RTÉ will ask for a TV license fee increase this week – days after the UK government announced a two-year freeze ahead of the possible license fee scrapping there.
The Irish television license fee is €160 and was last increased in 2008. The UK license fee is £159 per year, or around €190.
RTÉ wants an additional €30 million per year and is moving towards setting up a domestic audiovisual license fee.
In a submission to be heard by the Public Accounts Committee tomorrow, RTÉ Chief Executive Dee Forbes will argue: “If there is no action, RTÉ will not be able to return to a stable financial position, will not be able to not reinvent themselves for future generations.”
The station – hit by a drop in advertising related to the pandemic – “will not be able to fulfill our mission or sustain much of what we do today”.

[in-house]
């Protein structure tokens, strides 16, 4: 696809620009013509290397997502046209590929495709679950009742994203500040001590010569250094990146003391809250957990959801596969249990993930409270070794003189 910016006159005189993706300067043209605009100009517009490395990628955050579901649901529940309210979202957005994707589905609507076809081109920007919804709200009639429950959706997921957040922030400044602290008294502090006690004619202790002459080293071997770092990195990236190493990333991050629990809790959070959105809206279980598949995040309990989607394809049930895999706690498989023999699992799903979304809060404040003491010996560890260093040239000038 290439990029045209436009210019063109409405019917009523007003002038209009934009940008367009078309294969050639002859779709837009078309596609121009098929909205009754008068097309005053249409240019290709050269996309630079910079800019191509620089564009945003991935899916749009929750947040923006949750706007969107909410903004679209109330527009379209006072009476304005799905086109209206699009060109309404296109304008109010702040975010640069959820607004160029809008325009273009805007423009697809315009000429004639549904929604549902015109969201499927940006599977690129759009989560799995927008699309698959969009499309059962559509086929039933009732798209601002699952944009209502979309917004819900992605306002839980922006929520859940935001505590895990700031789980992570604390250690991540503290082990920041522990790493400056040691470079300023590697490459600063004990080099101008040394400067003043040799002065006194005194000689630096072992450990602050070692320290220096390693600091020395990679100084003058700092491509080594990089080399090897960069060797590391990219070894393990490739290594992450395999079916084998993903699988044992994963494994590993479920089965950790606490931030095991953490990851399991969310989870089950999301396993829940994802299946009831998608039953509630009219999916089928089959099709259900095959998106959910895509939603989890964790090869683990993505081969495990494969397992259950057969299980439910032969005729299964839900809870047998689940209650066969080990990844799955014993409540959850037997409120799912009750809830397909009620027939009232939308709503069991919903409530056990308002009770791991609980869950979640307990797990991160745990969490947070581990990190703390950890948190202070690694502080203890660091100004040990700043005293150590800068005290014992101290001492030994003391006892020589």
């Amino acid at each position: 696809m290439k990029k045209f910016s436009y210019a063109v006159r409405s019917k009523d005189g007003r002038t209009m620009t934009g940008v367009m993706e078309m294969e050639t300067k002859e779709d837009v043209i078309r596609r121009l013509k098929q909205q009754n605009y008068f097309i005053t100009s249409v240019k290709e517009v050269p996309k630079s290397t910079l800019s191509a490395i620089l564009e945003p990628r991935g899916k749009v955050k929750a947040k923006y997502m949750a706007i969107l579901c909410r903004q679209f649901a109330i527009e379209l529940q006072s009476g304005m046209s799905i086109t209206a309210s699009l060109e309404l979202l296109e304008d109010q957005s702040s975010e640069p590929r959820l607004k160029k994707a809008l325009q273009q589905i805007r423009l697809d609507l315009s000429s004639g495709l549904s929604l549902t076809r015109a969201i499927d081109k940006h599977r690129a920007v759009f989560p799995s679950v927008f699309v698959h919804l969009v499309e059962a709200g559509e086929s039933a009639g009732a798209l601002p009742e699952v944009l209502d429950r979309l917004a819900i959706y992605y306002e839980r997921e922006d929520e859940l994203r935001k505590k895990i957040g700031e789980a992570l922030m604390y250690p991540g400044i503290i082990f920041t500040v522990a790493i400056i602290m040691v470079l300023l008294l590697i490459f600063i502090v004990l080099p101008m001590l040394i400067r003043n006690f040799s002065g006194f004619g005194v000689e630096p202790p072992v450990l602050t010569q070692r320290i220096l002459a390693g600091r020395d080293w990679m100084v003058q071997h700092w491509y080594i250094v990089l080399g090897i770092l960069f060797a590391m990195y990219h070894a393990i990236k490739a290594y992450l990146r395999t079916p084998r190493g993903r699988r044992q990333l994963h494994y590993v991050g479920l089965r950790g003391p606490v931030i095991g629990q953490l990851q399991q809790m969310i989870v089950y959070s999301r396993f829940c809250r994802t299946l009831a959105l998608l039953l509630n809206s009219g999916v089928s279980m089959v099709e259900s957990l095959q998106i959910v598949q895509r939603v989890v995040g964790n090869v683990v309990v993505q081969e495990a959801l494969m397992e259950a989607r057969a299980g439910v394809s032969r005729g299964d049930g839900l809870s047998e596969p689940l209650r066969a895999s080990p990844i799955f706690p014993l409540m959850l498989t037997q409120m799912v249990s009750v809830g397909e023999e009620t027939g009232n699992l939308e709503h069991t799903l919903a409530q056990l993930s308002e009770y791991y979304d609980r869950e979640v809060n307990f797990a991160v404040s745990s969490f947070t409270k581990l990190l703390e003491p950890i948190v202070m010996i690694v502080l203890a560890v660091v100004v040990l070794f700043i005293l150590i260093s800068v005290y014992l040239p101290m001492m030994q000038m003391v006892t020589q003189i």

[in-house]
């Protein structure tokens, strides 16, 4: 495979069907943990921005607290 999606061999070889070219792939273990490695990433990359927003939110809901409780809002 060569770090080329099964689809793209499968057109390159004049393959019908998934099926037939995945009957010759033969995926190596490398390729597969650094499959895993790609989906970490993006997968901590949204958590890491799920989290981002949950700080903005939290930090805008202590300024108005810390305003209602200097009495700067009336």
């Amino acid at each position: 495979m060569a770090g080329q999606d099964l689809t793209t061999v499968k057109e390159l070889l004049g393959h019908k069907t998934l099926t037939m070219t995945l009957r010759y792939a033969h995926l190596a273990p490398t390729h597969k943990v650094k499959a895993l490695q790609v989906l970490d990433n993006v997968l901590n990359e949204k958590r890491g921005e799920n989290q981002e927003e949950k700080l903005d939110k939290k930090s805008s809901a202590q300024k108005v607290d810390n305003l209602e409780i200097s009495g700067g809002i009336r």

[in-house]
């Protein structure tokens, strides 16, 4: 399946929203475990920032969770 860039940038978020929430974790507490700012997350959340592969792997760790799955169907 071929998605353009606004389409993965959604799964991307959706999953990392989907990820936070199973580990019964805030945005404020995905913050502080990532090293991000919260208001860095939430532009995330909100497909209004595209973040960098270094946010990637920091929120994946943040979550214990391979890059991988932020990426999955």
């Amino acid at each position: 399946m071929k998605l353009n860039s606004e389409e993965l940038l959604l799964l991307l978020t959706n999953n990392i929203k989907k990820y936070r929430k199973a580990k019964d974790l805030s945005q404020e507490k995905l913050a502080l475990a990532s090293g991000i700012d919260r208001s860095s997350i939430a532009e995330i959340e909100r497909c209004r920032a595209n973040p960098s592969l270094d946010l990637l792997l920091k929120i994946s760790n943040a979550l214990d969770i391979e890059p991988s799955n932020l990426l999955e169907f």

Although RTÉ posted a surplus of 7 million euros for its last financial year (2020), revenues “were significantly below expectations”.
Additional public funding of €9 million was announced by the government in December 2019, but was “fully absorbed” by falling license fee sales.
“Commercial receipts fell sharply at the start of the pandemic and, although there was some recovery towards the end of the year, they were still €11 million lower than in 2019,” says RTÉ. , which also points out that 15% of households no longer have a television but still have no legal obligation to pay for the RTÉ content they broadcast on their devices.
Even where this obligation exists, 13% of people are avoiding paying their license fees – almost twice the UK avoidance rate of 7% – while the pandemic has eroded the ability of television inspectors to do their job .
RTÉ says it is holding its end of the bargain and remains “resolute” in its desire to remove 60 million euros from its operating cost base by 2023.
Financial information shows that 223.6 million euros in license fees were collected in 2020, of which almost 90% for RTÉ (196.6 million euros – 88pc).
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